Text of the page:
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Stanley isn't a playground for the rich. There is a whole swath of public housing next to Murray House! They're actually lowrises!
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Old February 2nd, 2006, 11:36 PM   #7
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I really like it. Very sexy.

Fits in well too.
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Old February 3rd, 2006, 04:36 AM   #8
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Quote:
Originally Posted by hkskyline
Stanley isn't a playground for the rich. There is a whole swath of public housing next to Murray House! They're actually lowrises!
Are you talking about Ma Hang Estates. I was passing here and it doesn't look like public housing. But again, I was curious why they would build housing estates in that part of town!
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Old February 3rd, 2006, 04:48 AM   #9
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Quote:
Originally Posted by WANCH
Are you talking about Ma Hang Estates. I was passing here and it doesn't look like public housing. But again, I was curious why they would build housing estates in that part of town!
Yes, Ma Hang. Why would there be a discount tourist market in the middle of Stanley if it is an exclusive rich neighborhood? I doubt the rich people would enjoy being disturbed by the tourists. Stanley is a mixed income neighborhood. It is not Repulse Bay.
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Old February 3rd, 2006, 06:45 AM   #10
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Quote:
Originally Posted by hkskyline
Yes, Ma Hang. Why would there be a discount tourist market in the middle of Stanley if it is an exclusive rich neighborhood? I doubt the rich people would enjoy being disturbed by the tourists. Stanley is a mixed income neighborhood. It is not Repulse Bay.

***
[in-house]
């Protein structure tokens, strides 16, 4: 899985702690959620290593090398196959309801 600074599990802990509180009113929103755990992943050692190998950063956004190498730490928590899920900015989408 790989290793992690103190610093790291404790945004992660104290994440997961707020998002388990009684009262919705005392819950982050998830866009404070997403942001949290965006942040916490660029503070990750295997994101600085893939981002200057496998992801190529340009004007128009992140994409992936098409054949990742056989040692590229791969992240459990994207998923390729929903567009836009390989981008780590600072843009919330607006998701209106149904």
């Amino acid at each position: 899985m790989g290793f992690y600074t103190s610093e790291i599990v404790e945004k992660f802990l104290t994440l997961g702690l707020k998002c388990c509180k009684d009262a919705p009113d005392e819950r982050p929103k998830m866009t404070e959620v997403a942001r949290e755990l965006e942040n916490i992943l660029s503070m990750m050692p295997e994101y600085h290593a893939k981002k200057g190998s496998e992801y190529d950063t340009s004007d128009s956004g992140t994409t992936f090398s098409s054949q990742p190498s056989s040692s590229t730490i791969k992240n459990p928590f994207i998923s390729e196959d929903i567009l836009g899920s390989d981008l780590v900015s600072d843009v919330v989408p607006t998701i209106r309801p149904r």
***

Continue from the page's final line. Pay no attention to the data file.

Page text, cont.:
I don't think most of Stanley's residents are disturbed by the tourists. And Stanley Market has been a tourist spot for decades. I agree that it's a mixed income neighborhood since there alot flats within Stanley Market where lower to middle class tenants live.

It's not just a mixed income neighborhood but it's also where one of HK's maximum security prisons are located.
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Old April 22nd, 2007, 06:40 PM   #11
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Related thread : http://www.skyscrapercity.com/showthread.php?t=344717
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Old April 23rd, 2007, 03:57 AM   #12
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Quote:
Originally Posted by WANCH View Post
Are you talking about Ma Hang Estates. I was passing here and it doesn't look like public housing. But again, I was curious why they would build housing estates in that part of town!
It's probably very odd to response a question posted more than one year ago, but I have the answer.

Stanley was a fishing village before it become a tourist attraction. Slum along slopes was a major problem near where Ma Hang Estate and behind Murray House are today. Ma Hang Estate was to built to relocate those people live in the unsafe slum into a safer and better living condition within the same area plus allow some extra people to move in. In fact Stanely was a quite, low density community, Ma Hang wasn't designed to be a very high density public housing estate.